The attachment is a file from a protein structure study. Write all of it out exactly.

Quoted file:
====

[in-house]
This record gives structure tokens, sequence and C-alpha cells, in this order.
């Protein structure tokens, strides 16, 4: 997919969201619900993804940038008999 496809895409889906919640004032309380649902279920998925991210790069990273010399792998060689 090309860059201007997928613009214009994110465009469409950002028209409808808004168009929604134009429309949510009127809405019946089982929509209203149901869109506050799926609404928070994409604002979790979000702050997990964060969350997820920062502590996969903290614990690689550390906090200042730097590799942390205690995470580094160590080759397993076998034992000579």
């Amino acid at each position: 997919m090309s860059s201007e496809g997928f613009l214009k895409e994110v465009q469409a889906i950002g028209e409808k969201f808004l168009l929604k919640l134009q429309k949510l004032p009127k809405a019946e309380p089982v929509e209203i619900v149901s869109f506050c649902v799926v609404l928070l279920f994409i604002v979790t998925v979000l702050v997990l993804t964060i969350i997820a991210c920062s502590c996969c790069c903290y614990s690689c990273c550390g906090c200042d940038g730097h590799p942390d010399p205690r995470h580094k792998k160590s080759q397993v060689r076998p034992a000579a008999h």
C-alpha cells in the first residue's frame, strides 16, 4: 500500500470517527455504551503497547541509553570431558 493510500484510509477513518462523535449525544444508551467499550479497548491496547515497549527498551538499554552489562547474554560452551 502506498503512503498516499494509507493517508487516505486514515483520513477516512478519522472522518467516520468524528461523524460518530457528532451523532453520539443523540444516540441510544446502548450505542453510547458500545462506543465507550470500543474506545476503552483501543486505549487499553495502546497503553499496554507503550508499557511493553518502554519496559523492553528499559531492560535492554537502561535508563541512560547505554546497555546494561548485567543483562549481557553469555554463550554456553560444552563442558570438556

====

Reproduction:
[in-house]
This record gives structure tokens, sequence and C-alpha cells, in this order.
């Protein structure tokens, strides 16, 4: 997919969201619900993804940038008999 496809895409889906919640004032309380649902279920998925991210790069990273010399792998060689 090309860059201007997928613009214009994110465009469409950002028209409808808004168009929604134009429309949510009127809405019946089982929509209203149901869109506050799926609404928070994409604002979790979000702050997990964060969350997820920062502590996969903290614990690689550390906090200042730097590799942390205690995470580094160590080759397993076998034992000579």
């Amino acid at each position: 997919m090309s860059s201007e496809g997928f613009l214009k895409e994110v465009q469409a889906i950002g028209e409808k969201f808004l168009l929604k919640l134009q429309k949510l004032p009127k809405a019946e309380p089982v929509e209203i619900v149901s869109f506050c649902v799926v609404l928070l279920f994409i604002v979790t998925v979000l702050v997990l993804t964060i969350i997820a991210c920062s502590c996969c790069c903290y614990s690689c990273c550390g906090c200042d940038g730097h590799p942390d010399p205690r995470h580094k792998k160590s080759q397993v060689r076998p034992a000579a008999h």
C-alpha cells in the first residue's frame, strides 16, 4: 500500500470517527455504551503497547541509553570431558 493510500484510509477513518462523535449525544444508551467499550479497548491496547515497549527498551538499554552489562547474554560452551 502506498503512503498516499494509507493517508487516505486514515483520513477516512478519522472522518467516520468524528461523524460518530457528532451523532453520539443523540444516540441510544446502548450505542453510547458500545462506543465507550470500543474506545476503552483501543486505549487499553495502546497503553499496554507503550508499557511493553518502554519496559523492553528499559531492560535492554537502561535508563541512560547505554546497555546494561548485567543483562549481557553469555554463550554456553560444552563442558570438556